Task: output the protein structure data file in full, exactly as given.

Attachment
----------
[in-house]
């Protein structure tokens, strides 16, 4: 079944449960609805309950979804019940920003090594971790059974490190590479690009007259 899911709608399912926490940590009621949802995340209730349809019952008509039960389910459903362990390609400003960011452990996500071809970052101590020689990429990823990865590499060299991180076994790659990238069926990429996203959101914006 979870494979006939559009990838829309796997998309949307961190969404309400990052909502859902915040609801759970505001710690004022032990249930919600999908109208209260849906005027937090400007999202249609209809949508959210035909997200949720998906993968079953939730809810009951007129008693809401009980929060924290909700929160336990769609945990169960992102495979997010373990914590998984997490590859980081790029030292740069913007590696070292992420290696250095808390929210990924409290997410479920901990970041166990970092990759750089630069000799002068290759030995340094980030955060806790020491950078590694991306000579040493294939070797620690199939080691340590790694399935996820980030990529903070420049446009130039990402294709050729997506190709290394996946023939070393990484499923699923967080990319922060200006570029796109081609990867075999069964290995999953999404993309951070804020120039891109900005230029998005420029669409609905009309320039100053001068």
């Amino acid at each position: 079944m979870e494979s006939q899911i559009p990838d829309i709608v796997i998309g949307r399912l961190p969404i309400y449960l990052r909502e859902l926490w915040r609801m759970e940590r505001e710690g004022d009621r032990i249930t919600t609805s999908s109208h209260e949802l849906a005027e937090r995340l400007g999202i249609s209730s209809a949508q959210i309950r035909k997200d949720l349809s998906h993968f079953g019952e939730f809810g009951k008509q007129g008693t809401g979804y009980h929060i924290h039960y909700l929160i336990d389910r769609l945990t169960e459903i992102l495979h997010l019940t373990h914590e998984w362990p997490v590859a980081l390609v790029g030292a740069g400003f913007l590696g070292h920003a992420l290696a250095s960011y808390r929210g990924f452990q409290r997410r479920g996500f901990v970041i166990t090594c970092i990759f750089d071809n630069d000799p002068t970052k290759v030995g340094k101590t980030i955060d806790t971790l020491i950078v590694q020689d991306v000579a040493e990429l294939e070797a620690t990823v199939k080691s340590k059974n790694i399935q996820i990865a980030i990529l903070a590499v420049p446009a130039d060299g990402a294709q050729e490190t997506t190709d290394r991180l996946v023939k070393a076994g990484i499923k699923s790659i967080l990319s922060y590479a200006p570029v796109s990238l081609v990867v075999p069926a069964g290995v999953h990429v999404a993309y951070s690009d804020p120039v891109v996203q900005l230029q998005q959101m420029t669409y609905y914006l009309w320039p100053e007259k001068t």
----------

[in-house]
């Protein structure tokens, strides 16, 4: 079944449960609805309950979804019940920003090594971790059974490190590479690009007259 899911709608399912926490940590009621949802995340209730349809019952008509039960389910459903362990390609400003960011452990996500071809970052101590020689990429990823990865590499060299991180076994790659990238069926990429996203959101914006 979870494979006939559009990838829309796997998309949307961190969404309400990052909502859902915040609801759970505001710690004022032990249930919600999908109208209260849906005027937090400007999202249609209809949508959210035909997200949720998906993968079953939730809810009951007129008693809401009980929060924290909700929160336990769609945990169960992102495979997010373990914590998984997490590859980081790029030292740069913007590696070292992420290696250095808390929210990924409290997410479920901990970041166990970092990759750089630069000799002068290759030995340094980030955060806790020491950078590694991306000579040493294939070797620690199939080691340590790694399935996820980030990529903070420049446009130039990402294709050729997506190709290394996946023939070393990484499923699923967080990319922060200006570029796109081609990867075999069964290995999953999404993309951070804020120039891109900005230029998005420029669409609905009309320039100053001068």
């Amino acid at each position: 079944m979870e494979s006939q899911i559009p990838d829309i709608v796997i998309g949307r399912l961190p969404i309400y449960l990052r909502e859902l926490w915040r609801m759970e940590r505001e710690g004022d009621r032990i249930t919600t609805s999908s109208h209260e949802l849906a005027e937090r995340l400007g999202i249609s209730s209809a949508q959210i309950r035909k997200d949720l349809s998906h993968f079953g019952e939730f809810g009951k008509q007129g008693t809401g979804y009980h929060i924290h039960y909700l929160i336990d389910r769609l945990t169960e459903i992102l495979h997010l019940t373990h914590e998984w362990p997490v590859a980081l390609v790029g030292a740069g400003f913007l590696g070292h920003a992420l290696a250095s960011y808390r929210g990924f452990q409290r997410r479920g996500f901990v970041i166990t090594c970092i990759f750089d071809n630069d000799p002068t970052k290759v030995g340094k101590t980030i955060d806790t971790l020491i950078v590694q020689d991306v000579a040493e990429l294939e070797a620690t990823v199939k080691s340590k059974n790694i399935q996820i990865a980030i990529l903070a590499v420049p446009a130039d060299g990402a294709q050729e490190t997506t190709d290394r991180l996946v023939k070393a076994g990484i499923k699923s790659i967080l990319s922060y590479a200006p570029v796109s990238l081609v990867v075999p069926a069964g290995v999953h990429v999404a993309y951070s690009d804020p120039v891109v996203q900005l230029q998005q959101m420029t669409y609905y914006l009309w320039p100053e007259k001068t």